By Captain Jeffrey S. Poulin, USA
The Army has launched an extensive effort to bring all of its computing assets into a unified framework.† Readily accessible databases and a network predicated on a three-tier architecture will allow efficient access to a range of information serving both policy-level and user requirements.
The goal of the Department of the Army headquarters is an integrated architecture of application software, data, hardware and communications supporting the decision making process.† Users need faster processing of common computing functions and access to Army databases from all Army computers, including personal computers.
In June1987, only 1 percent of the Armyís personal computer population was connected to a military network.† The decision support plan underway includes a strategy for networking all command computers, and the plan supports the overall Army information architecture.
The three-tier hardware structure incorporates personal computers on local area networks in the lowest tier and large installation mainframe computers and regional computers in the upper tiers.† Networking allows local production of unit level requirements, such as text processing, freeing the post main frame for larger, more computation-intensive jobs.
The software that comprises the Army decision support system is based on common software called installation support modules.† These modules provide each Army post with a standardized automation capability.† Proper distribution of the automation workload further optimizes these functions.
The architecture and composition of Army information resources is called the Army information mission area.† This mission area is divided into automation, telecommunications, records management, visual information and printing/publication and covers the theater/tactical environment, the strategic environment and the sustaining base environment.† The effort underway deals primarily with automation as it affects the sustaining base environment.
The Army Information Systems Command oversees the integration of Army computer resources; however, the Army Training and Doctrine Command is responsible for information systems and planning in the theater/tactical environment.† Each branch of the military develops systems to support its specific battlefield mission, such as field artillery, but the Training and Doctrine Command coordinates the efforts and ensures that all systems support a unified framework.†
Recognizing the need for a strong computing foundation from which to plan information systems for the field, in July 1987 former commander of the Training and Doctrine Command, Gen. M.R. Thurman, USA, called for a unified decision support framework for the commandís installations.† The challenge was to make the lead in implementing automated systems for command and control and in connecting all end user terminals in the command to the decision support system network.† Within a month of Gen. Thurmanís call, the commandís decision support system team publishes a prototype plan for a decision support system.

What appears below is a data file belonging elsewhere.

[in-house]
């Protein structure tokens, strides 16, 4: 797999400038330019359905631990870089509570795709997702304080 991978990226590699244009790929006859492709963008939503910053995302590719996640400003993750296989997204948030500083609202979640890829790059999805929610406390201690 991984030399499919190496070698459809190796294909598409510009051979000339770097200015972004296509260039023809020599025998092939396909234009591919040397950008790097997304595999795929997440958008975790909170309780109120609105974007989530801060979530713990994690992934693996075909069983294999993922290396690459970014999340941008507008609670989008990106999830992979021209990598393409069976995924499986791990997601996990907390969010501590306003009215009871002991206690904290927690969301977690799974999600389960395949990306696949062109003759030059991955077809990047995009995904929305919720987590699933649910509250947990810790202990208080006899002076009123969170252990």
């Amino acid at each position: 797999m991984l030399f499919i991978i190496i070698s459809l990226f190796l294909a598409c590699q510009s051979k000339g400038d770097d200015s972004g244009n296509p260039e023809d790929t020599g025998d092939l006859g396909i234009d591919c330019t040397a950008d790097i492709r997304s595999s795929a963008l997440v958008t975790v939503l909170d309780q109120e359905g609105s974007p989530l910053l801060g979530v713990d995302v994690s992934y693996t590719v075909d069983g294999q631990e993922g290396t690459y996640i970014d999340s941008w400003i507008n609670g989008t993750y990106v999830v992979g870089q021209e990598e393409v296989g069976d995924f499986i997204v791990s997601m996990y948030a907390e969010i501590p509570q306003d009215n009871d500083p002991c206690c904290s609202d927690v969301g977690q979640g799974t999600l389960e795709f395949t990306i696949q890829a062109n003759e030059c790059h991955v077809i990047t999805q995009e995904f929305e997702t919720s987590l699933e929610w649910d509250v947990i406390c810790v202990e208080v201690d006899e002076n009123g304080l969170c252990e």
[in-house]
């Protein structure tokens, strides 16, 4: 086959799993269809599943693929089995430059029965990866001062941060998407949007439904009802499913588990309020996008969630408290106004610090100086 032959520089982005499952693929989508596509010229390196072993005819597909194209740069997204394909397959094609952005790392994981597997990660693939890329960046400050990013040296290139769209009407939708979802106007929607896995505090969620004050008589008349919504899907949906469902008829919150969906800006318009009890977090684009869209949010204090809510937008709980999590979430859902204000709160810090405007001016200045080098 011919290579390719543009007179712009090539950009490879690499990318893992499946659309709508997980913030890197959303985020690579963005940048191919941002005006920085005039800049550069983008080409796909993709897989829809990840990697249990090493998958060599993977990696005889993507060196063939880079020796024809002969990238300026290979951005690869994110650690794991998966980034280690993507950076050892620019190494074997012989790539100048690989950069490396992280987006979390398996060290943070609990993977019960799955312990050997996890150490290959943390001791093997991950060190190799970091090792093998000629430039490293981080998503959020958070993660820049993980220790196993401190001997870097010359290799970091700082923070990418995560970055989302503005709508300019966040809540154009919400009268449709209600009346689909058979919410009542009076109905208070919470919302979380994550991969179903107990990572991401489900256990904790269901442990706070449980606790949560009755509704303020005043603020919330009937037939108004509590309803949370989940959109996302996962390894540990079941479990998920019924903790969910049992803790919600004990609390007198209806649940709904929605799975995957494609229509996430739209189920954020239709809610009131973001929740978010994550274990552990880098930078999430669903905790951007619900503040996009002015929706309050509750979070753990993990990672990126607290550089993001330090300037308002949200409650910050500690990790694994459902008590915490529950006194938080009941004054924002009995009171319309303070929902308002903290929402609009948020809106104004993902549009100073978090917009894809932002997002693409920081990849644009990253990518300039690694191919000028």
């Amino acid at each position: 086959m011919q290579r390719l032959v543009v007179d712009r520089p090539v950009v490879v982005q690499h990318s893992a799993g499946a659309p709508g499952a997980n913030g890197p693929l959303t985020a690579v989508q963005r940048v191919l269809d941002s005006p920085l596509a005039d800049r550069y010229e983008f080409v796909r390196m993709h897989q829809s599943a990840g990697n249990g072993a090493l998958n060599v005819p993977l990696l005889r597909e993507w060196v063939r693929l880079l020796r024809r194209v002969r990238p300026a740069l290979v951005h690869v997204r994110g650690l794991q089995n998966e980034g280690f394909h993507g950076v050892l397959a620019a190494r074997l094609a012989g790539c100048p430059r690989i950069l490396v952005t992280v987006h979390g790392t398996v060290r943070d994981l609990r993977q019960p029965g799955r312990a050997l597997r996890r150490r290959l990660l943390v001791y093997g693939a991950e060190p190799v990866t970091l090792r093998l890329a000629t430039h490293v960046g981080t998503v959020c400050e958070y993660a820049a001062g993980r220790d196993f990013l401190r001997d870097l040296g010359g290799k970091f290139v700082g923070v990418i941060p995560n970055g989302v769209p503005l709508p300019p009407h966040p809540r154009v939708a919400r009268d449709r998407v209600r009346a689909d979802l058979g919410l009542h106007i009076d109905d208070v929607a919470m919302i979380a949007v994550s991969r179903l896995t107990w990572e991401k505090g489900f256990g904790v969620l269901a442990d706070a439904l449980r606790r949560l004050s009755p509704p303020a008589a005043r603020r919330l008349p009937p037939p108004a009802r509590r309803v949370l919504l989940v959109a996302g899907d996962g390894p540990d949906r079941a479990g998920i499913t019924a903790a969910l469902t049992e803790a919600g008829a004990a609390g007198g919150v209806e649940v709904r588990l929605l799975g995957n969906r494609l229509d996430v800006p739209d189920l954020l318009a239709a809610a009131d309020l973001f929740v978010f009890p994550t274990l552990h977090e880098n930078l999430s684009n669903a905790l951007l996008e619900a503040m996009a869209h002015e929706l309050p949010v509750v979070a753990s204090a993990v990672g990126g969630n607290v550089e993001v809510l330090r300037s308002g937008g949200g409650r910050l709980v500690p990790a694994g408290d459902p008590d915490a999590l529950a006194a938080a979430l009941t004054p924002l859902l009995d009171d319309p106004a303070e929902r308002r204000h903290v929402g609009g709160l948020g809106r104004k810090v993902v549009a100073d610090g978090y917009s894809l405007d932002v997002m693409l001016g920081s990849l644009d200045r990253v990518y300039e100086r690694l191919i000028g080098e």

The three-tier grouping reflects the power of the machine and the level of management it supports.† On the lowest level are user systems, such as personal computers and terminals, which are found in administrative offices and at the unit level.† To achieve optimal sharing of resources in the office or unite and to support inter-office communications, these machines can be networked using a local area network, such as Ethernet or a token-ring protocol.
The second tier of the Army computer network, the organizational or installation computer system, is typically serviced by a single mainframe computer on each Army post.† This computer works closely with personal computers and terminals.† The post main frame provides software for users throughout the organization and houses a common database for post requirements.† The software installation support modules are found at this level.†
The final tier comprises the regional service centers and collectively forms a worldwide decision support network.† These centers ensure common access to standard systems and provide maximum access to computing resources and data throughout the Army.
The three tiers of the network architecture are designed to provide full function interoperability.† The capabilities of any computer on the network, including data, programs, electronic mail and military documents, will be available to any connected user.† The network will allow more processing to be done locally, thereby reducing the workload on higher-level machines.† For example, most office message traffic is between workers in the same office or unit.† By connecting these workers with a local area network, messages and files will not have to be transferred through the post mainframe computer.† Distributed processing increases fault tolerance or resistance to system failure.† If a machine on the network, including the post mainframe, crashes, the problem has a minimal effect on the other resources.